Java / Comp Sci Question


I am taking a computer science class that focuses on Java. I’ve spent the last 8 hours or so converting between decimal binary, octal, hex, two’s compliment, etc. Things have been going well, if slow, but I’ve reached a question that I don’t really understand, hoping someone can help me to figure this one out.

The question is:

On a 64 -bit machine, how many bits are required to store variables of each of these types:

a. long

b. int

c. short

d. char

e. byte

f. reference to any object type

Now, I know from my notes that most of these are Java primitive types. I also know that each is associated with different bit types (long is 64, int is 32, short is 16, etc). What I don’t understand is how to calculate bits required based on the machine architecture.

Does a data type require different amounts of bits depending upon whether it is a 32 bit or 64 bit machine? I’m kind of confused.

Any guidance much appreciated.


Reported as homework. Go read your language documentation.

I’m not trying to get the answer fed to me, I’m trying to understand the question and provided context. I came here after sifting through a number of google responses. Just trying to understand if there is difference between the bit length of integers depending on machine architecture.

Googling has only led me to confirm what’s in my notes, the bit types of the integers, but I can find nothing that suggests this changes based on architecture. Am I missing something? Is the mention of the machine architecture unimportant?

Most such answers - depends on the implementation, although java should be the same in every version. For long and short, are these integers or float? I assume integer.
I don’t know java much, but based on dozens of other language implementations …

Long - long integer 4 bytes? hence 32 bits, about plus/minus 4 billon
Int , Short - I’m tempted to say these are both 2 bytes plus minus 32768
char byte - hmmm, byte, you think? A character is 1 byte, the type just indicates treat it as a printable character not a number 0-255 on which you do math and Boolean.

Integers are typically handled as twos complement, where the first bit = one indicates negative.

There isn’t an answer really, though I’m surprised there’s much variation in documentation. It isn’t really significant in Java, which operates through a virtual Java machine. So different processor architectures shouldn’t make any difference. You are also asking about how many bits required to store a data type, as opposed to the range of values allowed. It isn’t necessarily the same thing. A boolean needs only to occupy 1 bit to cover the range of values, 0-1. But in many cases a boolean value will use at least 1 byte because there’s nothing else to do with the other bits. And for a particular processor to maintain word alignment, it might use up to 64 bits of storage.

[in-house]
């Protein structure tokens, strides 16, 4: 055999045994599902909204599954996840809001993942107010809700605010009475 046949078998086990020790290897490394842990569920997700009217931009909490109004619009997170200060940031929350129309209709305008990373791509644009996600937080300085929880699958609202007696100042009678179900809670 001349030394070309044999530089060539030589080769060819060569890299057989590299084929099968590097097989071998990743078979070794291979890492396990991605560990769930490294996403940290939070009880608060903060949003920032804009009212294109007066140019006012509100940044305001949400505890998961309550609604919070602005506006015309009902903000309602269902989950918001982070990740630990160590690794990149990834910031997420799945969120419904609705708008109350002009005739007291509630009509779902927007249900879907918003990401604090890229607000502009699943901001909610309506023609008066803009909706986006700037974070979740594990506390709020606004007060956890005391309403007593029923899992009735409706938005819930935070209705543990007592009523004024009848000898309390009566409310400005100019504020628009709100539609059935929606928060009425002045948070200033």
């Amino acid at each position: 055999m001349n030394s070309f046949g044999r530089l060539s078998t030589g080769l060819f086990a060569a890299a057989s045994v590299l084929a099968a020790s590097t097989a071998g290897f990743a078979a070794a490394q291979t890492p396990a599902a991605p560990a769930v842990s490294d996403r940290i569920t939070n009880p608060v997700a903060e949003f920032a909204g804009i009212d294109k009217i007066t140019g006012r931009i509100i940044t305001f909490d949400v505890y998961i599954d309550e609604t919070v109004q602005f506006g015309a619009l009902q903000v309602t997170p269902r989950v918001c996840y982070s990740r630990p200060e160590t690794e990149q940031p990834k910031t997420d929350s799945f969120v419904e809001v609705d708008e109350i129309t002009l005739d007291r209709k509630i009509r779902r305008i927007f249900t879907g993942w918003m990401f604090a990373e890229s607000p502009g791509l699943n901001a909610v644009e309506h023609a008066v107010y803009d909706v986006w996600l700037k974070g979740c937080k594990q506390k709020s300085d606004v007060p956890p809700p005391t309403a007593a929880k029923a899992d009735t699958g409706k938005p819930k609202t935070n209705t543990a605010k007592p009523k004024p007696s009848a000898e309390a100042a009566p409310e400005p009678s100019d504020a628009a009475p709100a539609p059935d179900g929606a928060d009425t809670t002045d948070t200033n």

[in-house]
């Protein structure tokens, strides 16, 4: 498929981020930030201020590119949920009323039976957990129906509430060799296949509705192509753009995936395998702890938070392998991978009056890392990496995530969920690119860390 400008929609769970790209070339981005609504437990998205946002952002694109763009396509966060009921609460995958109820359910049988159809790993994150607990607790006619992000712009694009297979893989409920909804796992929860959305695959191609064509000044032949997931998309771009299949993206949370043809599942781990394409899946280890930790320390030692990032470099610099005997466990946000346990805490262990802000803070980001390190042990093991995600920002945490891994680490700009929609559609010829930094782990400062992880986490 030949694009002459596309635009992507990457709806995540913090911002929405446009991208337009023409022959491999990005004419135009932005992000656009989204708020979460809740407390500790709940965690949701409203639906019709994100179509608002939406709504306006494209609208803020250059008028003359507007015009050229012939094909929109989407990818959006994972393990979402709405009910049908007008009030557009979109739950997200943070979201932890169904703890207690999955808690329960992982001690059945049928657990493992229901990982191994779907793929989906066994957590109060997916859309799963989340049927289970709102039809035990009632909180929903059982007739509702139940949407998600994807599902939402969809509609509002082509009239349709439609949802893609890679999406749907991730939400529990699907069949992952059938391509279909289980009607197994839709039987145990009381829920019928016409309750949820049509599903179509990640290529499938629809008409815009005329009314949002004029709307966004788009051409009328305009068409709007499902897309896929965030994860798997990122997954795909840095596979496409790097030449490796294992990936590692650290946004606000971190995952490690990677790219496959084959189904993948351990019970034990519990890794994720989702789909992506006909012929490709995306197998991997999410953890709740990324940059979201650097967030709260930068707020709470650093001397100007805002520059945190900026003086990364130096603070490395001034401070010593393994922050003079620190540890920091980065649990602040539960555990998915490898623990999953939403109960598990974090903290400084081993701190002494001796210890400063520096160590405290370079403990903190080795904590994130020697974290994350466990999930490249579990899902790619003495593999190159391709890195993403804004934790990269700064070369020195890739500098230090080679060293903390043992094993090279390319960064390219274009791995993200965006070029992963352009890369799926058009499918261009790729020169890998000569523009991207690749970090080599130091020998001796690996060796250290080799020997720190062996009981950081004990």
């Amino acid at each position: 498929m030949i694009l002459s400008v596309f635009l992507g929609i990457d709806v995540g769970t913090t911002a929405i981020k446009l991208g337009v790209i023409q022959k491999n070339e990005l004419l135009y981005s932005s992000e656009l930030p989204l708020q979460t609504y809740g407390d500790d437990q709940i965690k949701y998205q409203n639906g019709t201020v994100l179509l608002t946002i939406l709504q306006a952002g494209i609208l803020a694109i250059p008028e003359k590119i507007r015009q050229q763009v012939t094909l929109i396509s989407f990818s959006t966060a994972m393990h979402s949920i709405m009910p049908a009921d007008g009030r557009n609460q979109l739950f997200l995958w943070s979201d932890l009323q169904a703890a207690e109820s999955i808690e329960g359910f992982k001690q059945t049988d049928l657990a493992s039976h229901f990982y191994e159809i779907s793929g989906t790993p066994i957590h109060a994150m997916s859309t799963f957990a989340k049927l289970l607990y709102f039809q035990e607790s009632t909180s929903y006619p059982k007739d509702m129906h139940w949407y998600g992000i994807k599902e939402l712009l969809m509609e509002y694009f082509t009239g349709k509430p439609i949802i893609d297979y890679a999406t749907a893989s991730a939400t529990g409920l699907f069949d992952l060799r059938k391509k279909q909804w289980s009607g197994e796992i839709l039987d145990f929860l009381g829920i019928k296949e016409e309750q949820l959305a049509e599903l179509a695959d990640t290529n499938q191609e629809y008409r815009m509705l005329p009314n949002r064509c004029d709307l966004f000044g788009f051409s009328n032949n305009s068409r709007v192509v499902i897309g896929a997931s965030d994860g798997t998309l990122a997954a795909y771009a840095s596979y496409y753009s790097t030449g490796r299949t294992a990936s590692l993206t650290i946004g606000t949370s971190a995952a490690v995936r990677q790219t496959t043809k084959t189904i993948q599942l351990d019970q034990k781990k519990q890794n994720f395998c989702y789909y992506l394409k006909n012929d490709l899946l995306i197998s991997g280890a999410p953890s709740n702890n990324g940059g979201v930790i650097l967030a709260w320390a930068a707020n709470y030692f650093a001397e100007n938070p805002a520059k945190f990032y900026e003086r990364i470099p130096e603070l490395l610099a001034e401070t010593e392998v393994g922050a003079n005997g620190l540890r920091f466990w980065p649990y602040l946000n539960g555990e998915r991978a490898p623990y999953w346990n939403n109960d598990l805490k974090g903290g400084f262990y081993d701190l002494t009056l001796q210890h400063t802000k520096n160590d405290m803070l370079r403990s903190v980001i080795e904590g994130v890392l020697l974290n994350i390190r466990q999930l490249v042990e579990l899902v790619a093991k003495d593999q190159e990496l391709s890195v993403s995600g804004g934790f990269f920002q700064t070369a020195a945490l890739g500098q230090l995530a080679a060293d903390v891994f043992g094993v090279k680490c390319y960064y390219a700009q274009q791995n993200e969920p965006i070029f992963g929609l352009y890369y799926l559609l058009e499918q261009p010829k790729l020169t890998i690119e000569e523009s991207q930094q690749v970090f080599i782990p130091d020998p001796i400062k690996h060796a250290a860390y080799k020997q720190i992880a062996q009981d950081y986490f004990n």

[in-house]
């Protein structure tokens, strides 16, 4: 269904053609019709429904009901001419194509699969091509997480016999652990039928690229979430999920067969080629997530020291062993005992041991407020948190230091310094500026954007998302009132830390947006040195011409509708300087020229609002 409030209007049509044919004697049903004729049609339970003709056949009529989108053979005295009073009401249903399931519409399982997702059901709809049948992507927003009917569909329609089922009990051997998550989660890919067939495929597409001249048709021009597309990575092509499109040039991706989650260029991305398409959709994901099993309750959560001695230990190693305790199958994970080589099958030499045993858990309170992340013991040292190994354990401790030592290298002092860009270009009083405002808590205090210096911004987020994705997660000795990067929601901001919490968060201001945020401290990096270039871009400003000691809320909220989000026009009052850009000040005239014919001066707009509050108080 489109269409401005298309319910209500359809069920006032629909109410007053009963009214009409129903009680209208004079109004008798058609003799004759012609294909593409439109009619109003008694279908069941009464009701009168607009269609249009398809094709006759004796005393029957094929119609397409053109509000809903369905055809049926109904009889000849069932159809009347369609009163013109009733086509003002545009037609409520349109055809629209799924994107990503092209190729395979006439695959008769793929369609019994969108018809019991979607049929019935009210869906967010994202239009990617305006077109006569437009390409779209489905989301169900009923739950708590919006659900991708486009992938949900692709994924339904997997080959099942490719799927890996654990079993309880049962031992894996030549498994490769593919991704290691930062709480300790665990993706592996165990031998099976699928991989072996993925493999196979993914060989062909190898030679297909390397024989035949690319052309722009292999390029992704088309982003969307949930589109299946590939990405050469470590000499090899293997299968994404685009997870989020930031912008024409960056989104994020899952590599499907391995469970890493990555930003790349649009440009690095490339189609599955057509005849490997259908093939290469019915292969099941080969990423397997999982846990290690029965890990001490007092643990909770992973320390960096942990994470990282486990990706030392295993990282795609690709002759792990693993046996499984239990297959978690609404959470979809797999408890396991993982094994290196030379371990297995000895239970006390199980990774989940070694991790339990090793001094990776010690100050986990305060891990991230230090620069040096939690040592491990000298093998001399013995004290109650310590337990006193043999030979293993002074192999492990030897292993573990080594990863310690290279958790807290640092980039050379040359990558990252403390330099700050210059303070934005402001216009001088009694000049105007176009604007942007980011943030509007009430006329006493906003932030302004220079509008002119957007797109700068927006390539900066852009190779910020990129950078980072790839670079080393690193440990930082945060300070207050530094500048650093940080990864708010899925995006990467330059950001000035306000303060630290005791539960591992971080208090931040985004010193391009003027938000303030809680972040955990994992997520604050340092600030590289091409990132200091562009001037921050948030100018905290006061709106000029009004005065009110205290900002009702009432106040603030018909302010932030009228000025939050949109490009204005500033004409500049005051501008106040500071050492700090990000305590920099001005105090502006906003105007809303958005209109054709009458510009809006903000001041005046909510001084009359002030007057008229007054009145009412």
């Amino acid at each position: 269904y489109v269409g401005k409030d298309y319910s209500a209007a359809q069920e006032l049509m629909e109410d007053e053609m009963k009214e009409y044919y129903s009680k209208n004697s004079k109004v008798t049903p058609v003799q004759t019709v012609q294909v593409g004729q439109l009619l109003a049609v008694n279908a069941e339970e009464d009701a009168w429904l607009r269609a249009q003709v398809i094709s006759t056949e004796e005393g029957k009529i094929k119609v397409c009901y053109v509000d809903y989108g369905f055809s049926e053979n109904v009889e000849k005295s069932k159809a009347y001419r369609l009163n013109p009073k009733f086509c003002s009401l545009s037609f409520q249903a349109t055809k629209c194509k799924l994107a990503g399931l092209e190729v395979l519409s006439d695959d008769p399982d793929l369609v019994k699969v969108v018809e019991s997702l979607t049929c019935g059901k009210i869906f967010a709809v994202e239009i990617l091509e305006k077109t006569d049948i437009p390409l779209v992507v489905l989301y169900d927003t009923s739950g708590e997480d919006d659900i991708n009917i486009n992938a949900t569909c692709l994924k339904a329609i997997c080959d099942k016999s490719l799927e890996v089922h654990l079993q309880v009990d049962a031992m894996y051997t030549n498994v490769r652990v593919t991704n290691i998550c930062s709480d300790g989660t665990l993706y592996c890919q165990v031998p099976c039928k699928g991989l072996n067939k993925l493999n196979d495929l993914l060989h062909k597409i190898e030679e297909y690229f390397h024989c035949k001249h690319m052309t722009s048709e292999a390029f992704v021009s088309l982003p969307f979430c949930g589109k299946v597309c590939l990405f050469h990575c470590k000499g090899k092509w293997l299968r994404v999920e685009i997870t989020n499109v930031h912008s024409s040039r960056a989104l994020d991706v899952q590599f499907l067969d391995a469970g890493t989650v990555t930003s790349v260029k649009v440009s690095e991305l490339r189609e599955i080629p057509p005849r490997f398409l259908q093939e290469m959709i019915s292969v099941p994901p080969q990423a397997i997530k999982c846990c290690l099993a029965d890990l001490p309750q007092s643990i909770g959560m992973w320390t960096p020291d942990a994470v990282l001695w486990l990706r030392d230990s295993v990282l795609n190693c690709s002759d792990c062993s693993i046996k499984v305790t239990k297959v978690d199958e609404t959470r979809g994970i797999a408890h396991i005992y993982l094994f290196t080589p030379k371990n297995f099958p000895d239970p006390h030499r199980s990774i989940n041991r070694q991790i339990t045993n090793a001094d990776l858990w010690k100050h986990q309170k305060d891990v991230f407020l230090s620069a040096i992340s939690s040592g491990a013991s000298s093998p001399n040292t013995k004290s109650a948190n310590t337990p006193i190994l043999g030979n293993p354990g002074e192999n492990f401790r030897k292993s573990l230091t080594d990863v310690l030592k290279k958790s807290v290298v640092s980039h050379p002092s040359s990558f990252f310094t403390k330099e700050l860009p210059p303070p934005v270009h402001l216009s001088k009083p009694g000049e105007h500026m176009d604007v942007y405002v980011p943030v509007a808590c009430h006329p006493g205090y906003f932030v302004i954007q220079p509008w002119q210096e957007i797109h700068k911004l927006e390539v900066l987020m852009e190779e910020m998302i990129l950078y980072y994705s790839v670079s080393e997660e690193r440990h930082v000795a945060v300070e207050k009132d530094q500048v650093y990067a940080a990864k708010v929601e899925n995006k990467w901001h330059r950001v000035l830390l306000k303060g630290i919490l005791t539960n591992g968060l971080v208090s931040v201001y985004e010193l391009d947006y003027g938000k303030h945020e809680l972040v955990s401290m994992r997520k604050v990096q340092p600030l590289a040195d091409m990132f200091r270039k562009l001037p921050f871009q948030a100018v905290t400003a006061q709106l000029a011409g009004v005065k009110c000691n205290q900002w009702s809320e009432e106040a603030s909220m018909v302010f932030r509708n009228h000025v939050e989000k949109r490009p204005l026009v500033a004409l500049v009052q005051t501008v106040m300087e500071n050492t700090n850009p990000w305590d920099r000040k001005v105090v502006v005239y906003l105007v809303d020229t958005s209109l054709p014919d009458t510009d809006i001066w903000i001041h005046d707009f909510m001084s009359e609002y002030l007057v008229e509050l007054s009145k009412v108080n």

Anyway, in general, what you are looking for is:

a. long - 64 bits

b. int - 32 bits

c. short - 16 bits

d. char - 16 bits (as far as I know, all Java is now based on 16bit Unicode characters)

e. byte - 8 bits (effectively by definition)

As far as object references, there can be a lot of variation between implementations. The reference itself is just a pointer to a descriptor. I don’t recall offhand any particular implemenation detail, but it’s likely to be 64 bits on a 64 bit machine to take advantage of the address space. But it could be far less since you only need enough bits to reference the number of objects that can be created.

Thanks for this. These are the answers I had based on my notes. I’m guessing the 64 bit machine mention was there just for the object reference answer then. I was concerned that I had missed something and it would change the answers on a through e. I was particularly thrown off because we covered java primitive types and their bit length on the first day of class, and it was the second to last question on the assignment. Each question got progressively harder and then this easy one was thrown in. I figured I must be missing something. Over thinking it I guess.

Thanks again.

Which is a massive pain, since Unicode is now far beyond the 16-bit system it was in the early part of its history; Chinese alone required the move to 32-bit codepoints, which should be the last such expansion.